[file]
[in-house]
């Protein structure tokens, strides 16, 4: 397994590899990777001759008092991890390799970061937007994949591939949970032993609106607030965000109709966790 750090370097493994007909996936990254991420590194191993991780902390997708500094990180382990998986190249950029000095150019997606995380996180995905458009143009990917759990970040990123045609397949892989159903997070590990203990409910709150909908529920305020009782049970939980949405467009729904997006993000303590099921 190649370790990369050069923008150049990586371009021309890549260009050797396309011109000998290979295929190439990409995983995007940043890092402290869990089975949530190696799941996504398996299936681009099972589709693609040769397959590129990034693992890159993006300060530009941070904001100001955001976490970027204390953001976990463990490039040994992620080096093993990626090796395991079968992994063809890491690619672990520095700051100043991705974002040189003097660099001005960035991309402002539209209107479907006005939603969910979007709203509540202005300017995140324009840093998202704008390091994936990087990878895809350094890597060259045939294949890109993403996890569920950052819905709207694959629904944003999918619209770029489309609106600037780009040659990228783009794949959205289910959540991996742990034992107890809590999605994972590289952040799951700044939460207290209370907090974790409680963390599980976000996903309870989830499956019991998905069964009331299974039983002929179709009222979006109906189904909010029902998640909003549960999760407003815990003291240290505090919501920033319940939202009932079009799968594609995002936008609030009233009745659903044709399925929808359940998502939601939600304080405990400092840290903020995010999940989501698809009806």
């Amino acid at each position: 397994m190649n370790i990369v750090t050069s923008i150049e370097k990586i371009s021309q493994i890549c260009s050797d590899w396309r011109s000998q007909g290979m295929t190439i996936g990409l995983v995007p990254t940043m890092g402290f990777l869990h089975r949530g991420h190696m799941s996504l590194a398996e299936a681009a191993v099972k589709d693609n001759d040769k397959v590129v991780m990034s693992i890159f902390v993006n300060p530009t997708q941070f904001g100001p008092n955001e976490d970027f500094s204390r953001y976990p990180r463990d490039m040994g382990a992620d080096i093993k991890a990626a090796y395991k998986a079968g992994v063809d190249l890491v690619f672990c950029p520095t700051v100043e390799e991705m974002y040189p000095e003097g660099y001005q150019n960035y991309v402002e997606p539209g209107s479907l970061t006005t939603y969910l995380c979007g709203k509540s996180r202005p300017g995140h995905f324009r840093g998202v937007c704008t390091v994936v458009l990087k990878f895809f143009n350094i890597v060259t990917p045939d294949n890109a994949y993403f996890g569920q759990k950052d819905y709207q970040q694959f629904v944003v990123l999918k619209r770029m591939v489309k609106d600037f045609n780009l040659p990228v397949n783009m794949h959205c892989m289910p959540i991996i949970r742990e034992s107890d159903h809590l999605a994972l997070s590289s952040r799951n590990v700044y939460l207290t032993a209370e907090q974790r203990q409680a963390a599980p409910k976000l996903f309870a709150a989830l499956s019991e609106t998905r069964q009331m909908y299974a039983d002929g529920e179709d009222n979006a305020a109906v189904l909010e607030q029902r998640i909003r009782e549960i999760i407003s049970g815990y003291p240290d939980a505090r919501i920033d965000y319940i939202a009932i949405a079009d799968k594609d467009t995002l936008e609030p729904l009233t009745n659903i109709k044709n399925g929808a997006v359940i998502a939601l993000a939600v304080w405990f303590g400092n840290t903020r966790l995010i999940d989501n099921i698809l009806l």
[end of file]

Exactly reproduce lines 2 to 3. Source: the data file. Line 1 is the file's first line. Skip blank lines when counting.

């Protein structure tokens, strides 16, 4: 397994590899990777001759008092991890390799970061937007994949591939949970032993609106607030965000109709966790 750090370097493994007909996936990254991420590194191993991780902390997708500094990180382990998986190249950029000095150019997606995380996180995905458009143009990917759990970040990123045609397949892989159903997070590990203990409910709150909908529920305020009782049970939980949405467009729904997006993000303590099921 190649370790990369050069923008150049990586371009021309890549260009050797396309011109000998290979295929190439990409995983995007940043890092402290869990089975949530190696799941996504398996299936681009099972589709693609040769397959590129990034693992890159993006300060530009941070904001100001955001976490970027204390953001976990463990490039040994992620080096093993990626090796395991079968992994063809890491690619672990520095700051100043991705974002040189003097660099001005960035991309402002539209209107479907006005939603969910979007709203509540202005300017995140324009840093998202704008390091994936990087990878895809350094890597060259045939294949890109993403996890569920950052819905709207694959629904944003999918619209770029489309609106600037780009040659990228783009794949959205289910959540991996742990034992107890809590999605994972590289952040799951700044939460207290209370907090974790409680963390599980976000996903309870989830499956019991998905069964009331299974039983002929179709009222979006109906189904909010029902998640909003549960999760407003815990003291240290505090919501920033319940939202009932079009799968594609995002936008609030009233009745659903044709399925929808359940998502939601939600304080405990400092840290903020995010999940989501698809009806």
């Amino acid at each position: 397994m190649n370790i990369v750090t050069s923008i150049e370097k990586i371009s021309q493994i890549c260009s050797d590899w396309r011109s000998q007909g290979m295929t190439i996936g990409l995983v995007p990254t940043m890092g402290f990777l869990h089975r949530g991420h190696m799941s996504l590194a398996e299936a681009a191993v099972k589709d693609n001759d040769k397959v590129v991780m990034s693992i890159f902390v993006n300060p530009t997708q941070f904001g100001p008092n955001e976490d970027f500094s204390r953001y976990p990180r463990d490039m040994g382990a992620d080096i093993k991890a990626a090796y395991k998986a079968g992994v063809d190249l890491v690619f672990c950029p520095t700051v100043e390799e991705m974002y040189p000095e003097g660099y001005q150019n960035y991309v402002e997606p539209g209107s479907l970061t006005t939603y969910l995380c979007g709203k509540s996180r202005p300017g995140h995905f324009r840093g998202v937007c704008t390091v994936v458009l990087k990878f895809f143009n350094i890597v060259t990917p045939d294949n890109a994949y993403f996890g569920q759990k950052d819905y709207q970040q694959f629904v944003v990123l999918k619209r770029m591939v489309k609106d600037f045609n780009l040659p990228v397949n783009m794949h959205c892989m289910p959540i991996i949970r742990e034992s107890d159903h809590l999605a994972l997070s590289s952040r799951n590990v700044y939460l207290t032993a209370e907090q974790r203990q409680a963390a599980p409910k976000l996903f309870a709150a989830l499956s019991e609106t998905r069964q009331m909908y299974a039983d002929g529920e179709d009222n979006a305020a109906v189904l909010e607030q029902r998640i909003r009782e549960i999760i407003s049970g815990y003291p240290d939980a505090r919501i920033d965000y319940i939202a009932i949405a079009d799968k594609d467009t995002l936008e609030p729904l009233t009745n659903i109709k044709n399925g929808a997006v359940i998502a939601l993000a939600v304080w405990f303590g400092n840290t903020r966790l995010i999940d989501n099921i698809l009806l």